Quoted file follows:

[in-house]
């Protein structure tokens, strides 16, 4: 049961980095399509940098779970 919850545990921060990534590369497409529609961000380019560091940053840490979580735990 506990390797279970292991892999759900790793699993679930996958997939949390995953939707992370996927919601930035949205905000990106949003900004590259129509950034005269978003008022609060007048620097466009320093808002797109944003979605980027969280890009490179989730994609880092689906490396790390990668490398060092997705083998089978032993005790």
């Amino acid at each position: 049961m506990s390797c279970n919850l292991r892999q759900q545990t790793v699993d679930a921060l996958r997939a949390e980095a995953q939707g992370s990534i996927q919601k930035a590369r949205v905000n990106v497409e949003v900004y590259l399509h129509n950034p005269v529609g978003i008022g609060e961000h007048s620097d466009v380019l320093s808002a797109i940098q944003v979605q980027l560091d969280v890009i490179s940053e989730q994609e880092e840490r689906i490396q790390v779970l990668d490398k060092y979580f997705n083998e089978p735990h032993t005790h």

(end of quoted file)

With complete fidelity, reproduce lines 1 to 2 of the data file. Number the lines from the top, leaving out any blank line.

[in-house]
């Protein structure tokens, strides 16, 4: 049961980095399509940098779970 919850545990921060990534590369497409529609961000380019560091940053840490979580735990 506990390797279970292991892999759900790793699993679930996958997939949390995953939707992370996927919601930035949205905000990106949003900004590259129509950034005269978003008022609060007048620097466009320093808002797109944003979605980027969280890009490179989730994609880092689906490396790390990668490398060092997705083998089978032993005790």